Shift work and incidence of dementia: A Danish Nurse Cohort study
Research output: Contribution to journal › Journal article › Research › peer-review
Introduction: A few studies suggest that working night and rotating shifts increase the risk of dementia. We examined the association between shift work and the incidence of dementia in a cohort of female Danish nurses. Methods: We linked Danish Nurse Cohort participants, who reported work schedules (day, evening, night, rotating shifts) in 1993 and/or 1999 and their duration in 2009, to Danish registers to obtain information on dementia hospitalizations and prescription medication until November 2018. Results: Among 6048 nurses who reported work schedules in 1993 and 1999, nurses working night shifts ≥6 years had higher dementia incidence (hazard ratio: 2.43, 95% confidence interval: 1.39 to 4.23) than those working day shifts ≥6 years. Among 8059 nurses who reported shift work duration, nurses working night shifts ≥6 years had higher dementia incidence than those working night shifts <1 year (1.47, 1.06 to 2.06). Discussion: Persistent night shift work may increase the risk of dementia.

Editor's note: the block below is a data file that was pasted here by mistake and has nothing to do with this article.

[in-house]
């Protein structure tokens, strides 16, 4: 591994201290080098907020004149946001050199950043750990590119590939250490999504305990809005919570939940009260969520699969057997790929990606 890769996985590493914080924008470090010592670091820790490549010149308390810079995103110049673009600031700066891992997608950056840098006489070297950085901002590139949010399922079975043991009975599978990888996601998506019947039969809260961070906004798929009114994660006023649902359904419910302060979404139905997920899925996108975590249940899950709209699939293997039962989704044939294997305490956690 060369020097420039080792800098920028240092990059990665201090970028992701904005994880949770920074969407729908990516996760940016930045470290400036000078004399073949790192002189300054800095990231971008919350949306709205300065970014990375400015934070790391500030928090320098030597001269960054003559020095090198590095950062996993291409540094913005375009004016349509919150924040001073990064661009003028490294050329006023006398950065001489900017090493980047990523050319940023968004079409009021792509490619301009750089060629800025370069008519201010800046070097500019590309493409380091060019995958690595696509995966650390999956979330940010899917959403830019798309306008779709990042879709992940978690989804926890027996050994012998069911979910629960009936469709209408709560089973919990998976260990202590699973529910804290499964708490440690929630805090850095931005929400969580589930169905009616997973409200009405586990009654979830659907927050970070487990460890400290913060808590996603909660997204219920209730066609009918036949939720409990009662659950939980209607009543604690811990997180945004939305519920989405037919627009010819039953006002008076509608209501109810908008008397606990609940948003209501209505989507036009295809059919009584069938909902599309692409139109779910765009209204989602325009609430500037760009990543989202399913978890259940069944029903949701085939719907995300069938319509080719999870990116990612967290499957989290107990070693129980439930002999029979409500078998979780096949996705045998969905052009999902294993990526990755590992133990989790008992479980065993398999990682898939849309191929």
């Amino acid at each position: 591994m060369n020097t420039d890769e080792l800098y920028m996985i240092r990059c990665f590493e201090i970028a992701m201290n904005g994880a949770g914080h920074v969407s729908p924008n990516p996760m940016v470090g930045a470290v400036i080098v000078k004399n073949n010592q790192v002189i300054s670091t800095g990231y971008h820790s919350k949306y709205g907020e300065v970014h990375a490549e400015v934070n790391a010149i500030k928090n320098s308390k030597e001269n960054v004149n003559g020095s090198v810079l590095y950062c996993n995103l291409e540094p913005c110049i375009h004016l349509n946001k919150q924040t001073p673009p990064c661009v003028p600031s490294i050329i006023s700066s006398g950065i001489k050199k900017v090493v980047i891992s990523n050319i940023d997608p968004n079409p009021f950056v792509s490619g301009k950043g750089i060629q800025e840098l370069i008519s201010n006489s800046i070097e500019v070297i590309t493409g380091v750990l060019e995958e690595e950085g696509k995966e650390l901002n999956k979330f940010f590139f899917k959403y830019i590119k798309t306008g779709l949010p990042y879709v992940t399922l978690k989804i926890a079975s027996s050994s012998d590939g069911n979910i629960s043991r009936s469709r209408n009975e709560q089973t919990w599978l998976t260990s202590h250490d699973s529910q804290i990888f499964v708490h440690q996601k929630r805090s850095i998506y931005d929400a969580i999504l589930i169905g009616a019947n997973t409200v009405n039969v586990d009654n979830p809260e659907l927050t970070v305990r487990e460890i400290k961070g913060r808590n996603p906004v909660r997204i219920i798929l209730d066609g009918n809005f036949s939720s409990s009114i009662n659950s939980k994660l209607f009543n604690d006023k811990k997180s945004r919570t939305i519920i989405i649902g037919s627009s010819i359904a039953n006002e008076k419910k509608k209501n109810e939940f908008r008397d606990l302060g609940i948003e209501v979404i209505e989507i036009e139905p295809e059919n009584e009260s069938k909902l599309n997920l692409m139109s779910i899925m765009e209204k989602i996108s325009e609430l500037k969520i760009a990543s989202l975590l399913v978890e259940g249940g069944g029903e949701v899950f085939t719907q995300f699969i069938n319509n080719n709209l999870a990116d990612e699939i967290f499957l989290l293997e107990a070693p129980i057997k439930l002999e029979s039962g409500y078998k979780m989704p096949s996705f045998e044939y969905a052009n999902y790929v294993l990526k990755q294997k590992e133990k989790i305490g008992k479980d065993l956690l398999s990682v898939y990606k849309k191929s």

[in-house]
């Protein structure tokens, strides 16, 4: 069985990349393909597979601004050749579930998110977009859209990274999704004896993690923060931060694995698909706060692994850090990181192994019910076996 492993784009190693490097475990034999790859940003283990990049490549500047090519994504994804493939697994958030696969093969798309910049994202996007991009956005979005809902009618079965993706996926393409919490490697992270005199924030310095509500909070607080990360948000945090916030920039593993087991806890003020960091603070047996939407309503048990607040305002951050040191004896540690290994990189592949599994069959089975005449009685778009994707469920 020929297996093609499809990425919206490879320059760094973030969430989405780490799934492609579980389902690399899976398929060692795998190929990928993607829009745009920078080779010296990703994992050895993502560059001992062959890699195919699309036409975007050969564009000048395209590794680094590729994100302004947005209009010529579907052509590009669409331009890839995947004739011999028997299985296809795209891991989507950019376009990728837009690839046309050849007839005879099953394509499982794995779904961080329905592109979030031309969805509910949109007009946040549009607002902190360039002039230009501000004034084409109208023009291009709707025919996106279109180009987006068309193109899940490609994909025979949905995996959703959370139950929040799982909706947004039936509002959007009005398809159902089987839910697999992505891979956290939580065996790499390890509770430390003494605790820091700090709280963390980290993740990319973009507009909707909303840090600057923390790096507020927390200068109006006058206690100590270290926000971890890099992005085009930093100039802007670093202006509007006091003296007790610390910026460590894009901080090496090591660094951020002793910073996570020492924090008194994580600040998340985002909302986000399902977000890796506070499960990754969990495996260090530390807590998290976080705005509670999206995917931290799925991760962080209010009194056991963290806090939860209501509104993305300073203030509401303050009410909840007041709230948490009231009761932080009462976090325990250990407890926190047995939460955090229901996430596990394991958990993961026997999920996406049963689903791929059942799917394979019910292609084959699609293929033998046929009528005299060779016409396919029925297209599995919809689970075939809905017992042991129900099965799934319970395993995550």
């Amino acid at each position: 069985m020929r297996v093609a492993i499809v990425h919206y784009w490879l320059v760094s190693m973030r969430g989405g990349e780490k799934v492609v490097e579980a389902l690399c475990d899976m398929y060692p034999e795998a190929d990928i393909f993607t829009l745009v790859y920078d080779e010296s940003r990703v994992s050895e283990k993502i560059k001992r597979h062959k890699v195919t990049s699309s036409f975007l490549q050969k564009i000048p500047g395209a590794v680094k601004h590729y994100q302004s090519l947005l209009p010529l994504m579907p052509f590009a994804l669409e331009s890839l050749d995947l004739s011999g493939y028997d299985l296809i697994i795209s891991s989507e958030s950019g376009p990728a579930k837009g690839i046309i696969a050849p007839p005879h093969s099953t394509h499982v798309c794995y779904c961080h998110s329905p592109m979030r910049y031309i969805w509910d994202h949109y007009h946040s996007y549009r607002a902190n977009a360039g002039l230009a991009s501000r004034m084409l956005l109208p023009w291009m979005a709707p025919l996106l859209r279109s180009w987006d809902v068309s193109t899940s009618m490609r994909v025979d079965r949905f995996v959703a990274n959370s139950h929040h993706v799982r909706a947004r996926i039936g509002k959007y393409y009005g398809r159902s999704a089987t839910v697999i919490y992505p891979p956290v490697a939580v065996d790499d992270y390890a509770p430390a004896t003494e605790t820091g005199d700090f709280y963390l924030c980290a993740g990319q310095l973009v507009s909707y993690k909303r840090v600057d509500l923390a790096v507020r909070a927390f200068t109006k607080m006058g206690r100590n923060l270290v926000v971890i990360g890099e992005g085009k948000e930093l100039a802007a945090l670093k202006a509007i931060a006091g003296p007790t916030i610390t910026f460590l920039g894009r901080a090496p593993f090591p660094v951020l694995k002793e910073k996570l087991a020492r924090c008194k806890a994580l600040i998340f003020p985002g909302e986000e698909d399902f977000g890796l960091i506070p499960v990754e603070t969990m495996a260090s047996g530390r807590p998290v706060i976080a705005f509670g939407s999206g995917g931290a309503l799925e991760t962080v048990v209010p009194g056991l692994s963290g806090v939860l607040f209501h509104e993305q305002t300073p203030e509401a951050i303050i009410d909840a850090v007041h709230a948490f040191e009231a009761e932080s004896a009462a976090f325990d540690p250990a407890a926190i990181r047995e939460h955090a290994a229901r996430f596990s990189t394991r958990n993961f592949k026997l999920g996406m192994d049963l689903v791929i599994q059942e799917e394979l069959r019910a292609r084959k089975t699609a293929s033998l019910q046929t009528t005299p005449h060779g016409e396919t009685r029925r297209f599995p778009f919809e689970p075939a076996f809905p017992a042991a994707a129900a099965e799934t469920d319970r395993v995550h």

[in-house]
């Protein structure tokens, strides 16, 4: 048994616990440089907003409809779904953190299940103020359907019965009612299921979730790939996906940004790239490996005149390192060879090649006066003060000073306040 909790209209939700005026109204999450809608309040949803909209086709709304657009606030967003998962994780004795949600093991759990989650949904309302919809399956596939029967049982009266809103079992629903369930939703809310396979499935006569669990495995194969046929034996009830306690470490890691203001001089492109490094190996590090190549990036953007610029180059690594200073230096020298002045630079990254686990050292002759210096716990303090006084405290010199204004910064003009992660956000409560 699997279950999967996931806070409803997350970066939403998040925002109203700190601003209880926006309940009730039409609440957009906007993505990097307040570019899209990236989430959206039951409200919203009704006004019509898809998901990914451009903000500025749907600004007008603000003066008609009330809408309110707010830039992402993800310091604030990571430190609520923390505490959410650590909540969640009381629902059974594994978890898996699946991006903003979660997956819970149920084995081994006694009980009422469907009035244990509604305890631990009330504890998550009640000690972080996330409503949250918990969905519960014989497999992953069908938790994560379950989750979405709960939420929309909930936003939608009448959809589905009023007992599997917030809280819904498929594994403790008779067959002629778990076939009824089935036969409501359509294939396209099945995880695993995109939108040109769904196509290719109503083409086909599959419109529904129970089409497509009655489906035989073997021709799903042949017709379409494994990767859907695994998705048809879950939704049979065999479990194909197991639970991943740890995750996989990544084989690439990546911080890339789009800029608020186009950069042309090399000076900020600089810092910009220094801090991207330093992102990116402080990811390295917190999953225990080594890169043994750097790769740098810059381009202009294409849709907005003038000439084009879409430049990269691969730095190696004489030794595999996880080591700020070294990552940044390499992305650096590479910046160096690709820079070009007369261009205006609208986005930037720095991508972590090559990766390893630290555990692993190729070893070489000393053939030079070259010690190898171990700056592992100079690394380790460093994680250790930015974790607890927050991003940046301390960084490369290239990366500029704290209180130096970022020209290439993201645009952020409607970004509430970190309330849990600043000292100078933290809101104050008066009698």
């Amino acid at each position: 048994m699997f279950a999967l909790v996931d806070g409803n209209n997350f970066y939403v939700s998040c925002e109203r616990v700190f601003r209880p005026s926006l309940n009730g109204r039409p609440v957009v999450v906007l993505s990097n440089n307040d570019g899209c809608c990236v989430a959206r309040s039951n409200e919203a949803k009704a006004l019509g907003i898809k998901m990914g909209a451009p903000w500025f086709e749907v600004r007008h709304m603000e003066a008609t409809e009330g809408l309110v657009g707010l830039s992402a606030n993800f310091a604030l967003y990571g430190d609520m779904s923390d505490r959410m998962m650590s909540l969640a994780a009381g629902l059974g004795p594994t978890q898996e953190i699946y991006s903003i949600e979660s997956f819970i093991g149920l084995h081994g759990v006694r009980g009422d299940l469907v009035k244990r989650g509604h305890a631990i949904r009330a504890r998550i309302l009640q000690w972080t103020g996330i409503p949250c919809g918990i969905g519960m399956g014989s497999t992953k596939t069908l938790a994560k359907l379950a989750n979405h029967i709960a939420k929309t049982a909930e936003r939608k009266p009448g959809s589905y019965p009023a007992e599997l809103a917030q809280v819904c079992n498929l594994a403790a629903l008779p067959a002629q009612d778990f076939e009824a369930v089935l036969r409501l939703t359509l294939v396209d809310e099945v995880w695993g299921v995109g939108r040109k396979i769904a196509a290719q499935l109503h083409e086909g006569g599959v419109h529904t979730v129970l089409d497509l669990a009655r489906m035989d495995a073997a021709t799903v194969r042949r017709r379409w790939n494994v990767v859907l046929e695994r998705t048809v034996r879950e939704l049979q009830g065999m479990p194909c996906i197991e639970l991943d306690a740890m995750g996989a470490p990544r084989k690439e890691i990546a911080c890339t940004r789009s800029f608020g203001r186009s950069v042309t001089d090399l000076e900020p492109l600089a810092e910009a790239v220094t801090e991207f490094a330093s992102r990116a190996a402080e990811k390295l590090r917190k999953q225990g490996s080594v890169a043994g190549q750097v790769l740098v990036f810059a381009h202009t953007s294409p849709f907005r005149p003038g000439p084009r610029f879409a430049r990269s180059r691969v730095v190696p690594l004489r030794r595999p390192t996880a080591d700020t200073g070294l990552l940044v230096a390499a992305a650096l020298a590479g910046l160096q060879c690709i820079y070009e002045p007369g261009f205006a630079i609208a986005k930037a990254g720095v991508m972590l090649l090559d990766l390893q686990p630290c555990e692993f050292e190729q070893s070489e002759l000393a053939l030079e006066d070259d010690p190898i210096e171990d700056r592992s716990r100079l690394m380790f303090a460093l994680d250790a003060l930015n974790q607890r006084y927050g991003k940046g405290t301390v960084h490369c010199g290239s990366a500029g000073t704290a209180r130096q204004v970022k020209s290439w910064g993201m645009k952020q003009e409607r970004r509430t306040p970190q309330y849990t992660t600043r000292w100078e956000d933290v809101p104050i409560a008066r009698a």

|Journal||Alzheimer's and Dementia|
|Number of pages||12|
|Publication status||Published - 2020|
- Alzheimer's disease and dementia, cohort study, Danish Nurse Cohort, Denmark, neurodegenerative disease, night shift work, shift work, working time